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Charging our fight against climate change

Mail Metro Media

In partnership with Mail Metro Media, we’re sharing stories of how Tesco and our supplier partners are tackling some of the key environmental issues associated with food production.

Charging our fight against climate change

How a new nationwide infrastructure aims to get more electric vehicles on our roads

Electric vehicles (EVs) are becoming a much more common sight on British streets, and for good reason. Conventional cars burn through fossil fuels and pump out carbon and other pollutants which are the major cause of global warming.

‘To create a green future, we need to be taking fossil fuel vehicles out of circulation,’ says Seán Mallon, climate change specialist at WWF. The good news is that EVs are not only key to fighting climate change, they are good for drivers, too.

‘EV cars are outperforming many fossil fuel vehicles already: they’re safer, quieter and better for the environment,’ says Seán. ‘There’s an initial upfront cost, but they work out cheaper in the long-term because you are not paying for fuel. Some of the fastest cars in the world right now are electric.’

Despite this, concerns about EV charging are preventing some drivers from making the switch. Many don’t have access to a drive or a charging point on their street. In fact, 64 per cent of Daily Mail readers told us they worry there aren’t enough charging points or that they are not conveniently placed, making this the single biggest barrier to going electric.

More places to charge

Tesco is tackling the problem by installing charging points in supermarket car parks up and down the country.

‘With a government deadline in place for conventional car sales, we all need to make the switch to electric,’ says Bryony Waugh, Climate Change Manager at Tesco. ‘As the UK’s largest retailer, we have a part to play in that transition.’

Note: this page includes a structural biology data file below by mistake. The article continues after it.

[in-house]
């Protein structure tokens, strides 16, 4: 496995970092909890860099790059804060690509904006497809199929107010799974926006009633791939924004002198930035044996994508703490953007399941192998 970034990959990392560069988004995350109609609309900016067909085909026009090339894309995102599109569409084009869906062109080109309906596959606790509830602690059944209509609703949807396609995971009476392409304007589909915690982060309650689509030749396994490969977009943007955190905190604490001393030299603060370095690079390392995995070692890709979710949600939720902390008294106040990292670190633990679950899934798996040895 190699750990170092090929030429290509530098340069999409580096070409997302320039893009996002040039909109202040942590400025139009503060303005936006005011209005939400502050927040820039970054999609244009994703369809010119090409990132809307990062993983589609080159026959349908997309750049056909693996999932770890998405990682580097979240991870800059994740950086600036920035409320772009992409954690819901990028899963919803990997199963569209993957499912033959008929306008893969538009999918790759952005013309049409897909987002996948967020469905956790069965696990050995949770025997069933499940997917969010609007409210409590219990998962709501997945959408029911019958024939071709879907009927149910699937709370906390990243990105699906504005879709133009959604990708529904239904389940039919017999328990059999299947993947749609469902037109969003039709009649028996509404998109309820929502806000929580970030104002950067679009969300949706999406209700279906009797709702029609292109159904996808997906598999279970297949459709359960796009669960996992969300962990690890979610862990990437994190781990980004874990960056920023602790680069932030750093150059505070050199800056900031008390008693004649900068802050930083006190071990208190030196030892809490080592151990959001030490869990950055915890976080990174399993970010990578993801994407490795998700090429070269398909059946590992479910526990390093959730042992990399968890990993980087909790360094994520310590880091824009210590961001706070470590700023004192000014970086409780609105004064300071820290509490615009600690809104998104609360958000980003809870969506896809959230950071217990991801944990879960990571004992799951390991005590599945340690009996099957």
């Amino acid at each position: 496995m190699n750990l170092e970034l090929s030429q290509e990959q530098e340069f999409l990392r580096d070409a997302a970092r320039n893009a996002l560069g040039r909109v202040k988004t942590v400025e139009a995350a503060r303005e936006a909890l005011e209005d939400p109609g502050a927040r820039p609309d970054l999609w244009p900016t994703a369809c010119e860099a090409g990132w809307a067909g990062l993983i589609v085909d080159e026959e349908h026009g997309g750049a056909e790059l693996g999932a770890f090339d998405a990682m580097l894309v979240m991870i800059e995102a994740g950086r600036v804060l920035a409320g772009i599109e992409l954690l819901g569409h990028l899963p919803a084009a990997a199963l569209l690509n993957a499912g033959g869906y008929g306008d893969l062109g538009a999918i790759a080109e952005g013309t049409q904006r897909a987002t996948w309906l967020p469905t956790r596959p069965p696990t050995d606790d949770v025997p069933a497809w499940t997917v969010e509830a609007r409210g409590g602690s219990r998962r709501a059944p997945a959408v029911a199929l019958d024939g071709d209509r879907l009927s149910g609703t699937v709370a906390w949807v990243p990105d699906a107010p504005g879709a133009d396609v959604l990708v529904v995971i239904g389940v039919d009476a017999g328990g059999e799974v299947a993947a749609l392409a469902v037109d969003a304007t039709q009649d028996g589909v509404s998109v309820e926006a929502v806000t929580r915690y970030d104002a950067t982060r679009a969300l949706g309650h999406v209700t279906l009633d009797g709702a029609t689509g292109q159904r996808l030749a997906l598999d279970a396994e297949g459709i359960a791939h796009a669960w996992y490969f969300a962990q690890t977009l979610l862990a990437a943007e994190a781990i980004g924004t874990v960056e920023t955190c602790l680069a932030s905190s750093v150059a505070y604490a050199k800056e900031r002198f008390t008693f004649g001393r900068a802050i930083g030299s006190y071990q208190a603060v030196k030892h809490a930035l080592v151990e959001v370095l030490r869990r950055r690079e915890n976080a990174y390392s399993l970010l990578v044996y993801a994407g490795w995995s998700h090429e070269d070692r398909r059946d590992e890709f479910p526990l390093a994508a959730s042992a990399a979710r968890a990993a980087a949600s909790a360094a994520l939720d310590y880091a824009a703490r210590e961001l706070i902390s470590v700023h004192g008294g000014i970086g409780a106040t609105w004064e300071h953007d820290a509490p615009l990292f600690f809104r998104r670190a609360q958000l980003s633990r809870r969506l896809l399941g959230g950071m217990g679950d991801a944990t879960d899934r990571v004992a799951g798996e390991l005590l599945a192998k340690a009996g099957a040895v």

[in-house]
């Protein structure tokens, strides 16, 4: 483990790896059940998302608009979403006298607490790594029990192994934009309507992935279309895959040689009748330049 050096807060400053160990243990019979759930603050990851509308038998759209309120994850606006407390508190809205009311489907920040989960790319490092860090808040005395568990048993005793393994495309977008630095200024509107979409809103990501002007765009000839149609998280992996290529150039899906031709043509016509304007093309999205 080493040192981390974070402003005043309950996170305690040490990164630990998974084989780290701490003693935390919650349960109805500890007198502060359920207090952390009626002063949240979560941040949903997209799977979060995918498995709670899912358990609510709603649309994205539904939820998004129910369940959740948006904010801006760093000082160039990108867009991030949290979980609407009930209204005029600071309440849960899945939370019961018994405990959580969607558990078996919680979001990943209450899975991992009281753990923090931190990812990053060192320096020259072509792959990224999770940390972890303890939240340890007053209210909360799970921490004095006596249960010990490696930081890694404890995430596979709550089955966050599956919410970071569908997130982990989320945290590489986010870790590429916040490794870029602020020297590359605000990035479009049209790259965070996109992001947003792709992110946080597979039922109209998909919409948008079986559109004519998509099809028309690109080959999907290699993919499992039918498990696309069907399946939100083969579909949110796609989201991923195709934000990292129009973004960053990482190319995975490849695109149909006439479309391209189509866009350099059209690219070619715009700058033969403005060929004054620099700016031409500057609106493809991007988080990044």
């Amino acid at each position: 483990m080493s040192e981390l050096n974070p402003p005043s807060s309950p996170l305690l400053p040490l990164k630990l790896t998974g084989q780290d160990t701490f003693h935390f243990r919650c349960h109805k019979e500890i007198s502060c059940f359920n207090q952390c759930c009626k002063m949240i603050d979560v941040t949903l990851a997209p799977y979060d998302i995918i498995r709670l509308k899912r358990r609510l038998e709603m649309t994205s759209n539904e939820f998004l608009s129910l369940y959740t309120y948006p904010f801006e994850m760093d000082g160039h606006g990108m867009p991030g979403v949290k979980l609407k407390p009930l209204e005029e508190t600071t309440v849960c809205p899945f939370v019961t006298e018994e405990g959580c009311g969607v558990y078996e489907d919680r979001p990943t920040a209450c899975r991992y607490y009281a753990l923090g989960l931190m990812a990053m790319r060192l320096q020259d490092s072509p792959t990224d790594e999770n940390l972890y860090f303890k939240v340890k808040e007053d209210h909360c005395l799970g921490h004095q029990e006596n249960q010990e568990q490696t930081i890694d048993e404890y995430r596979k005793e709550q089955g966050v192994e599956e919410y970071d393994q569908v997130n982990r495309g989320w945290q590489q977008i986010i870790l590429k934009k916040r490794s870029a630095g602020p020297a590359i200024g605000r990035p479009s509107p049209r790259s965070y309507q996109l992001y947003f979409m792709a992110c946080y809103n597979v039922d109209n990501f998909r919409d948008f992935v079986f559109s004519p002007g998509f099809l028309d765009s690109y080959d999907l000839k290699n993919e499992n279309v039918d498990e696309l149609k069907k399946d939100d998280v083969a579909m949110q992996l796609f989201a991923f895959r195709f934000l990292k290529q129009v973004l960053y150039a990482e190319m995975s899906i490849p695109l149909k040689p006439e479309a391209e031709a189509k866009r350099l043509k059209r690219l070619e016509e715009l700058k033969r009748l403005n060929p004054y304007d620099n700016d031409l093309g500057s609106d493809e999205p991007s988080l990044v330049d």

Tesco has committed to rolling out 2,400 EV charging bays across the UK by 2022 so customers can charge their car while they shop.

‘We’ve just reached 200 stores,’ says Bryony. ‘By the end of the year, we’ll have reached 400. Tesco is working with Volkswagen and Pod Point to put the charging points in place. I think it’s great to see different industries align behind this shared goal.’

The move will boost the UK’s public EV charging network by an impressive 14 per cent and the new charging points will use 100 per cent renewable energy. Customers could even find themselves charging their car with electricity powered by solar panels that Tesco is installing on the roofs of some of its stores.

Bryony is excited about the impact this can have. ‘I’m hoping we can support customers who are anxious about switching to EVs – that we can encourage them to think, “Actually, I’ll give it a go”.’

‘By the end of the year we’ll have charging bays in 400 stores’

Electrifying the fleet

Tesco is also leading the charge within its own fleet of delivery vans, which it plans to make fully electric by 2028.

‘As a business we also have a significant impact on the environment in terms of transport,’ says Bryony. ‘So it makes sense that, as part of our mission to reach net zero emissions in our UK operations by 2035, we’re working to decarbonise our entire fleet of vans and look at greener solutions for our trucks and lorries.’

Seán at WWF is optimistic about what this means for the future.

‘There is a growing charging infrastructure, and more businesses such as Tesco getting behind EVs. To the generation brought up on David Attenborough’s Planet Earth documentaries, this ambition is likely to be an attractive one.’

 

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